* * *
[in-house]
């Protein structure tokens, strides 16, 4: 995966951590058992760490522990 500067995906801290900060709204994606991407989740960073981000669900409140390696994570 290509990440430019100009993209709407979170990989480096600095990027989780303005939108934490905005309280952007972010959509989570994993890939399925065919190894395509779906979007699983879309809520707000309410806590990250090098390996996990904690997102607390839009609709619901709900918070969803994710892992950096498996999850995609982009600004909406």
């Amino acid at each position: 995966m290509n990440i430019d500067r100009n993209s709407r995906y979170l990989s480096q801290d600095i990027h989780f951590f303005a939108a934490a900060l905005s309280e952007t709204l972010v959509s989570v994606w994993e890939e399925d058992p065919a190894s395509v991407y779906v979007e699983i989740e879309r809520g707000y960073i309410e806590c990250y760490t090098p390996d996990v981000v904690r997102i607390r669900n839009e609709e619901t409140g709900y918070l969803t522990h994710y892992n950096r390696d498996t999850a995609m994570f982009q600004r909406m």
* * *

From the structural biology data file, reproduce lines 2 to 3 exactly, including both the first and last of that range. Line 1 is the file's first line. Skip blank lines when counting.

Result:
């Protein structure tokens, strides 16, 4: 995966951590058992760490522990 500067995906801290900060709204994606991407989740960073981000669900409140390696994570 290509990440430019100009993209709407979170990989480096600095990027989780303005939108934490905005309280952007972010959509989570994993890939399925065919190894395509779906979007699983879309809520707000309410806590990250090098390996996990904690997102607390839009609709619901709900918070969803994710892992950096498996999850995609982009600004909406």
């Amino acid at each position: 995966m290509n990440i430019d500067r100009n993209s709407r995906y979170l990989s480096q801290d600095i990027h989780f951590f303005a939108a934490a900060l905005s309280e952007t709204l972010v959509s989570v994606w994993e890939e399925d058992p065919a190894s395509v991407y779906v979007e699983i989740e879309r809520g707000y960073i309410e806590c990250y760490t090098p390996d996990v981000v904690r997102i607390r669900n839009e609709e619901t409140g709900y918070l969803t522990h994710y892992n950096r390696d498996t999850a995609m994570f982009q600004r909406m």